Murders Around Mississippi

Newest information on Mississippi murders involving African Americans and/or Mississippi politicians and leaders. SYNDICATE SUSAN'S ARTICLES on your site! Fast, Easy & Free! (El Movimiento por los Derechos Civiles en Estados Unidos)

Sunday, October 23, 2005


"Behind the Cotton Curtain"

"Behind the Cotton Curtain" was used in the 1964 Mississippi Freedom School curriculum. The author provided a powerful look at Mississippi's culture of death ...

By Charles Remsberg

As twilight crept over the hills of Mississippi's Piney Woods one evening last October, six college students climbed into their car after a day in the "niggertown" section of tiny Lumberton. The six, including two Yale divinity students, hoped to drive the 25 miles to Hattiesburg before dark. For when the cotton boll moon rises behind the long leaf yellow pine, "people down here (says a native Mississippian) sometimes lose all sense of responsibility to themselves, their consciences, their friends and their God; they become just masses of energy, and when they're mad, they'll do most anything to you." The students' car, however, would not start. Someone had poured water in the gasoline tank. . .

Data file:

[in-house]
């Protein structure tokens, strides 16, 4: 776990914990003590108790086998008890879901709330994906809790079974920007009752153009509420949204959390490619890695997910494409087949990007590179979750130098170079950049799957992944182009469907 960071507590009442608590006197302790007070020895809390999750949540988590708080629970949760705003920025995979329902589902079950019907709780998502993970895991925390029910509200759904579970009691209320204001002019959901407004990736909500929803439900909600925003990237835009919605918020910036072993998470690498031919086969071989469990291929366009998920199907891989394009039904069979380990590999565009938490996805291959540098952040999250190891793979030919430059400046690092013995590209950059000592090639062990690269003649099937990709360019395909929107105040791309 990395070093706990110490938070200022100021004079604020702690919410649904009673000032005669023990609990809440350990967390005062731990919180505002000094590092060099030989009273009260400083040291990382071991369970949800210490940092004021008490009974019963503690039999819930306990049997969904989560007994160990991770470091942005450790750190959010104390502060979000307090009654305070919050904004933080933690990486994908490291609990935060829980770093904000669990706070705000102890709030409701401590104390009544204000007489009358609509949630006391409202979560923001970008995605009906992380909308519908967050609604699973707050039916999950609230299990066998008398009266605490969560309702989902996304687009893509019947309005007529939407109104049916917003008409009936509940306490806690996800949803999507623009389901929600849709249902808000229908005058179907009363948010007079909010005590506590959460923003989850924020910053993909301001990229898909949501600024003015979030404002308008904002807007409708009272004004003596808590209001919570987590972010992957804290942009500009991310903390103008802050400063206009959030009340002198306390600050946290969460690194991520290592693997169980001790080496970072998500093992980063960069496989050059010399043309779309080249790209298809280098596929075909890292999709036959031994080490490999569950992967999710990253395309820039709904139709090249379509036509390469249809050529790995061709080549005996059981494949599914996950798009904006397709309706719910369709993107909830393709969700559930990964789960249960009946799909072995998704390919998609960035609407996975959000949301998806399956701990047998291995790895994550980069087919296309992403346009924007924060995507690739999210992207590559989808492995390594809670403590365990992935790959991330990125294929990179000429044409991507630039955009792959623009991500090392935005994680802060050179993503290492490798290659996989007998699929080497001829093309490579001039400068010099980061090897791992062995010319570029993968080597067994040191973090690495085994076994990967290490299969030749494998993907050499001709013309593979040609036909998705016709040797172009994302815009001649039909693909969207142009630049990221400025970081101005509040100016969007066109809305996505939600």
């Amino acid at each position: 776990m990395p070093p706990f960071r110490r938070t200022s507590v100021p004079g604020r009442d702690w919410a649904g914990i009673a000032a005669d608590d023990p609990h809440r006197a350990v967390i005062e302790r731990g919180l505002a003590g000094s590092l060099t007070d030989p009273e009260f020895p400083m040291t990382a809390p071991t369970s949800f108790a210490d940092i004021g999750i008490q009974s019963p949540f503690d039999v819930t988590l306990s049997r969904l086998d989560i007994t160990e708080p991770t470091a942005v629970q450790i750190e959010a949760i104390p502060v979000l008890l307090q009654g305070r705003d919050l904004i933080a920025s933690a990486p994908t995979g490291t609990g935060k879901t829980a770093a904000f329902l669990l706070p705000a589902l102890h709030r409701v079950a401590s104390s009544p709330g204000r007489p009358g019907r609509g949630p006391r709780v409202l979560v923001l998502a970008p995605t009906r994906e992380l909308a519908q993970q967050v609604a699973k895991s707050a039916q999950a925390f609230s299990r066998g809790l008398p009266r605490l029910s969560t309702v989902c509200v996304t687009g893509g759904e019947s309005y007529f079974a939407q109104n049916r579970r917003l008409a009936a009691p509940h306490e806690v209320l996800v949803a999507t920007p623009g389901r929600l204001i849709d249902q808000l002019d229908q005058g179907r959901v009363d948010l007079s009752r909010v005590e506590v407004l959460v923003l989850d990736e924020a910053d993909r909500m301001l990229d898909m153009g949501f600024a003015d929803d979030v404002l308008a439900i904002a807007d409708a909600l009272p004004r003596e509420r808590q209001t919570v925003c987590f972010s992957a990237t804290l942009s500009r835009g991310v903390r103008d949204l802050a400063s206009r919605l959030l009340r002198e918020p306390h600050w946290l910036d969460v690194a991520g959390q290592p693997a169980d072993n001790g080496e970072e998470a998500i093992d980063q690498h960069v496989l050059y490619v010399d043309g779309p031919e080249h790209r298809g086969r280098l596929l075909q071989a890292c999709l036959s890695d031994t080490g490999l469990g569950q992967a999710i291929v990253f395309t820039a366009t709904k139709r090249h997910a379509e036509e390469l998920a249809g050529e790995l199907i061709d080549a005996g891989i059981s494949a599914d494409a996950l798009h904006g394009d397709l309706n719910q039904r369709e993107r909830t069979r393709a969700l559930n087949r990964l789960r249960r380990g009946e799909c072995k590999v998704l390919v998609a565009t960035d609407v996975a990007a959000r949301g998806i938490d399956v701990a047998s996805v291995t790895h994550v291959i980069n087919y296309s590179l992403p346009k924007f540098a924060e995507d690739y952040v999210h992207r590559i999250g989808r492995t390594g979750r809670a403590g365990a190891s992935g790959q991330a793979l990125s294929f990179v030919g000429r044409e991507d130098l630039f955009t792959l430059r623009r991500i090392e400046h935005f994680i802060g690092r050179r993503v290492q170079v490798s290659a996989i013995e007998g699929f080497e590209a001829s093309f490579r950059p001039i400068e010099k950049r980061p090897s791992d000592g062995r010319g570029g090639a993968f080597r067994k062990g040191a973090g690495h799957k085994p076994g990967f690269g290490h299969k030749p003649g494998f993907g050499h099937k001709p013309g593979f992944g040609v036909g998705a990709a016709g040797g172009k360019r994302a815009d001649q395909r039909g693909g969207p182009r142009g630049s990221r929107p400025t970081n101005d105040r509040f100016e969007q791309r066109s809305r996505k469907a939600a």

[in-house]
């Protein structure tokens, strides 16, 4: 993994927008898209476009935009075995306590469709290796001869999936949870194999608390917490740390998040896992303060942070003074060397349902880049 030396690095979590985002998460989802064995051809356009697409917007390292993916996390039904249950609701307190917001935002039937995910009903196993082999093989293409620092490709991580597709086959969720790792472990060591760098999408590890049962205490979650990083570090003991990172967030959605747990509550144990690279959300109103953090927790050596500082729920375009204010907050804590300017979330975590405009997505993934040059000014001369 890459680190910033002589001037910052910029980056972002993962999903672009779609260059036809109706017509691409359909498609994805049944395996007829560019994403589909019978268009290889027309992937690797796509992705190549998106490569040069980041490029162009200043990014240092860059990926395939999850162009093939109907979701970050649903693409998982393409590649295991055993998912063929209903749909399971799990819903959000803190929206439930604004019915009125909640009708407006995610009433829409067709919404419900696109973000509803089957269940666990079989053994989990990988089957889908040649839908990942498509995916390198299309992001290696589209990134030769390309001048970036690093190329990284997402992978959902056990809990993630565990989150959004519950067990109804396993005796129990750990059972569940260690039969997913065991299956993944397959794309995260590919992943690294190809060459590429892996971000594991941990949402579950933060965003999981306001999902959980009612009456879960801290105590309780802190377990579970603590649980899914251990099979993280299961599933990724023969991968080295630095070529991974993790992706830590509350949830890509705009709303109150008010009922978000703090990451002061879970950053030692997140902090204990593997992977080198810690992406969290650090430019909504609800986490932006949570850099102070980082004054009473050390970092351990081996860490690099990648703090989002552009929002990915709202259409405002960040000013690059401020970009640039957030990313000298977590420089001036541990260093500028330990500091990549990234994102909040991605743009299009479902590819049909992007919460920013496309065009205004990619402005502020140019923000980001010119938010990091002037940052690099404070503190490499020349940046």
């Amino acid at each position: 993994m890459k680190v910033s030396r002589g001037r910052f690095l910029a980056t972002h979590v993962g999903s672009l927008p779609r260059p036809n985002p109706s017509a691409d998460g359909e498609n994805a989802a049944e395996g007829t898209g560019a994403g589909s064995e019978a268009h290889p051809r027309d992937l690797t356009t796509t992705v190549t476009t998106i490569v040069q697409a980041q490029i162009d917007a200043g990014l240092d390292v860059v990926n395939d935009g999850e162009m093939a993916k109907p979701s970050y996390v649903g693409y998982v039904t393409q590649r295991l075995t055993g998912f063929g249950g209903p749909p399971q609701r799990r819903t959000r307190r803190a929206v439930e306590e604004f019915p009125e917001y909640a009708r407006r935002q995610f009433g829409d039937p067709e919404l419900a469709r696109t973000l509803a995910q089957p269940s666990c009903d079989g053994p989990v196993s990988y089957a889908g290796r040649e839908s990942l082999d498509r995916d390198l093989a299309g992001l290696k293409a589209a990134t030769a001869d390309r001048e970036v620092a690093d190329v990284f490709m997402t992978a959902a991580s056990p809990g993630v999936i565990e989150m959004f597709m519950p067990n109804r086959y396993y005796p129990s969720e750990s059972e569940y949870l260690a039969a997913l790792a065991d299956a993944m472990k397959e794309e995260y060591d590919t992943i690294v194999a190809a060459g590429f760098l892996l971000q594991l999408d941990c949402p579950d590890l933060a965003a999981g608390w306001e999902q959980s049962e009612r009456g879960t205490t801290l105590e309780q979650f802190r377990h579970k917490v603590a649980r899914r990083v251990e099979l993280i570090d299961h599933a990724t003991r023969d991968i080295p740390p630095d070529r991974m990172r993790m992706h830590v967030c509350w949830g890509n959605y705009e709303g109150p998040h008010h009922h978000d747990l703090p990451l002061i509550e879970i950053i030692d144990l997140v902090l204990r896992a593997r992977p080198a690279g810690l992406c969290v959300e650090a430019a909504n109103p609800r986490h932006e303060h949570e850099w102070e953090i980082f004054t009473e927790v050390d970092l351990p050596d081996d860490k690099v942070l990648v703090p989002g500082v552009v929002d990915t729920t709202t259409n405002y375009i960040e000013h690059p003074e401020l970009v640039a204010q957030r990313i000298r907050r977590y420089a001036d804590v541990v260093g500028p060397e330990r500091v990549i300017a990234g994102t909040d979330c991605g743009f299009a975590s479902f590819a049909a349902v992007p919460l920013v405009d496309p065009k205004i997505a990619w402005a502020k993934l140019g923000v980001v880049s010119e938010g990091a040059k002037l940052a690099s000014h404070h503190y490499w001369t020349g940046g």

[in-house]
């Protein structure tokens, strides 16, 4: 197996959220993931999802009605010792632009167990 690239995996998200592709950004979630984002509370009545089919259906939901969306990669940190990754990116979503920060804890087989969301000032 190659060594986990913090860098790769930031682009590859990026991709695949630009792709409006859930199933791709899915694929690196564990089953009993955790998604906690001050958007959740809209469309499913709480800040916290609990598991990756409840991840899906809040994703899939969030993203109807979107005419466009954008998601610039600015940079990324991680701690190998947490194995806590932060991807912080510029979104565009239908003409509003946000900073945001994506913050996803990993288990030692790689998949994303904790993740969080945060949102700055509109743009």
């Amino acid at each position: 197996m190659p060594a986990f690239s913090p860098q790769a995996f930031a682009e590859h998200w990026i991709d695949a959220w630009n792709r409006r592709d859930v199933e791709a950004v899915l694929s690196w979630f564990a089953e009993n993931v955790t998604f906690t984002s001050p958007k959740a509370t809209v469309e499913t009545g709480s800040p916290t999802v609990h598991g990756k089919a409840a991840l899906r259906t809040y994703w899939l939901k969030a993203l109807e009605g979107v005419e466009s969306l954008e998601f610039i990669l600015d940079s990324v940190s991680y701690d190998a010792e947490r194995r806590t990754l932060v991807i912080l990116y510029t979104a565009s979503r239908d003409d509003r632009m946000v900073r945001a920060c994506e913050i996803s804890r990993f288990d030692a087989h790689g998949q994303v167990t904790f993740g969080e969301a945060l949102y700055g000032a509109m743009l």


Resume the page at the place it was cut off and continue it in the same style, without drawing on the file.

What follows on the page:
Monday, October 10, 2005


Haley Barbour - Playing Both Sides

Haley Barbour & white supremacist CCC

The Memphis Commercial Appeal had an article today (10/10/05) about Haley Barbour being mentioned more frequently as a contender for the 2008 Republican nomination for president. Then a good friend turned up the 2003 article below about Barbour and the white supremacist Council of Conservatives (first known as the White Citizens Councils).

October 21, 2003
Barbour links himself to CCC by not acting
By Eric Stringfellow
The Clarion-Ledger, Jackson, Mississippi

Haley Barbour plans to keep his picture on the Council of Conservatives Citizen's Web site.Disappointing but not surprising.

Barbour, the GOP nominee for governor, said that asking for his picture's removal would set an irksome precedent.

"Once you start down the slippery slope of saying, 'That person can't be for me,' then where do you stop?"

Barbour said of his association with the CCC, a St. Louis-based group that has defended racism, attacked the Martin Luther King Jr. holiday and praised Nazi Germany."Old segregationists? Former Ku Klux Klan like (Sen.) Robert Byrd, D-W. Va? You know. Once your get into that, you spend your time doing nothing else," Barbour told the Associated Press last Thursday.

Barbour's logic is wrong. The path to the high ground is never a slippery slope. It always features solid footing, but unfortunately it has been the road less traveled during the 2003 election.However, that's a story for another day.

Playing both sides ...CONTINUE HERE


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